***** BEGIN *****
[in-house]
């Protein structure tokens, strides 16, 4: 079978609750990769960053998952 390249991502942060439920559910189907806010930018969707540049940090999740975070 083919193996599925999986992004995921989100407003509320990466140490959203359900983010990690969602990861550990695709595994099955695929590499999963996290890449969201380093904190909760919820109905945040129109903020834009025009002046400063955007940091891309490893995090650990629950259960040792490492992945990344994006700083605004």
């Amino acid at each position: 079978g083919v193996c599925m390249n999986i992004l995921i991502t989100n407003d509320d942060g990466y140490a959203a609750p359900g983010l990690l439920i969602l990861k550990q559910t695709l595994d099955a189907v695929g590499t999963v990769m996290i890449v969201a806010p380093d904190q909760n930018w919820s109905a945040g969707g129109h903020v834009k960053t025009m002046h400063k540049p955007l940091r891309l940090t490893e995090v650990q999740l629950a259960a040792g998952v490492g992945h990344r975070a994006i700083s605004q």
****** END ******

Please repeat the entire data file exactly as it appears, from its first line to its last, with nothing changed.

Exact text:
[in-house]
């Protein structure tokens, strides 16, 4: 079978609750990769960053998952 390249991502942060439920559910189907806010930018969707540049940090999740975070 083919193996599925999986992004995921989100407003509320990466140490959203359900983010990690969602990861550990695709595994099955695929590499999963996290890449969201380093904190909760919820109905945040129109903020834009025009002046400063955007940091891309490893995090650990629950259960040792490492992945990344994006700083605004």
């Amino acid at each position: 079978g083919v193996c599925m390249n999986i992004l995921i991502t989100n407003d509320d942060g990466y140490a959203a609750p359900g983010l990690l439920i969602l990861k550990q559910t695709l595994d099955a189907v695929g590499t999963v990769m996290i890449v969201a806010p380093d904190q909760n930018w919820s109905a945040g969707g129109h903020v834009k960053t025009m002046h400063k540049p955007l940091r891309l940090t490893e995090v650990q999740l629950a259960a040792g998952v490492g992945h990344r975070a994006i700083s605004q």